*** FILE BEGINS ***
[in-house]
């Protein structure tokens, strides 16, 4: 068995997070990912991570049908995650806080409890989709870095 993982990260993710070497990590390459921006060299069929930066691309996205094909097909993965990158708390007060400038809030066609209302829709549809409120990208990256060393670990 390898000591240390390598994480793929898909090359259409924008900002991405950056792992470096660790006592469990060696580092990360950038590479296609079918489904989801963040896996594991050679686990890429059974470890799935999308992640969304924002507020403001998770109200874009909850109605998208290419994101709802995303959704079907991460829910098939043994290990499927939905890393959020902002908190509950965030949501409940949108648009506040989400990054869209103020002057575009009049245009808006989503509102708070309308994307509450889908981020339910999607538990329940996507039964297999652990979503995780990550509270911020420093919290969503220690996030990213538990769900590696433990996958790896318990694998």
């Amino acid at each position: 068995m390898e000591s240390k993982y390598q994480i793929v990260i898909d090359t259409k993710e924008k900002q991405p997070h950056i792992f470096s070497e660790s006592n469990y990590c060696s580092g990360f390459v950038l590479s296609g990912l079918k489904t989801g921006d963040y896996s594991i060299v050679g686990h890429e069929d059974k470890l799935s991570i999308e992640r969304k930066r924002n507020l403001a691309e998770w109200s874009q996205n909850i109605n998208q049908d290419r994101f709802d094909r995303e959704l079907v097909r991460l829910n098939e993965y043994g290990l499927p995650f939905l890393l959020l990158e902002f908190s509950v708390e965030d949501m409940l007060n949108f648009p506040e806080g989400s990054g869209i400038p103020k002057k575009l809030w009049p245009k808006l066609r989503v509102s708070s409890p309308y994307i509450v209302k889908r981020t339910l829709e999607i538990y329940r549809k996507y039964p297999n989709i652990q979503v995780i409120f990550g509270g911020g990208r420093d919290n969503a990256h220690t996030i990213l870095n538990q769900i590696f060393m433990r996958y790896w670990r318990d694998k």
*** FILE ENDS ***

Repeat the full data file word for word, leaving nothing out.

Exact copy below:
[in-house]
């Protein structure tokens, strides 16, 4: 068995997070990912991570049908995650806080409890989709870095 993982990260993710070497990590390459921006060299069929930066691309996205094909097909993965990158708390007060400038809030066609209302829709549809409120990208990256060393670990 390898000591240390390598994480793929898909090359259409924008900002991405950056792992470096660790006592469990060696580092990360950038590479296609079918489904989801963040896996594991050679686990890429059974470890799935999308992640969304924002507020403001998770109200874009909850109605998208290419994101709802995303959704079907991460829910098939043994290990499927939905890393959020902002908190509950965030949501409940949108648009506040989400990054869209103020002057575009009049245009808006989503509102708070309308994307509450889908981020339910999607538990329940996507039964297999652990979503995780990550509270911020420093919290969503220690996030990213538990769900590696433990996958790896318990694998």
């Amino acid at each position: 068995m390898e000591s240390k993982y390598q994480i793929v990260i898909d090359t259409k993710e924008k900002q991405p997070h950056i792992f470096s070497e660790s006592n469990y990590c060696s580092g990360f390459v950038l590479s296609g990912l079918k489904t989801g921006d963040y896996s594991i060299v050679g686990h890429e069929d059974k470890l799935s991570i999308e992640r969304k930066r924002n507020l403001a691309e998770w109200s874009q996205n909850i109605n998208q049908d290419r994101f709802d094909r995303e959704l079907v097909r991460l829910n098939e993965y043994g290990l499927p995650f939905l890393l959020l990158e902002f908190s509950v708390e965030d949501m409940l007060n949108f648009p506040e806080g989400s990054g869209i400038p103020k002057k575009l809030w009049p245009k808006l066609r989503v509102s708070s409890p309308y994307i509450v209302k889908r981020t339910l829709e999607i538990y329940r549809k996507y039964p297999n989709i652990q979503v995780i409120f990550g509270g911020g990208r420093d919290n969503a990256h220690t996030i990213l870095n538990q769900i590696f060393m433990r996958y790896w670990r318990d694998k």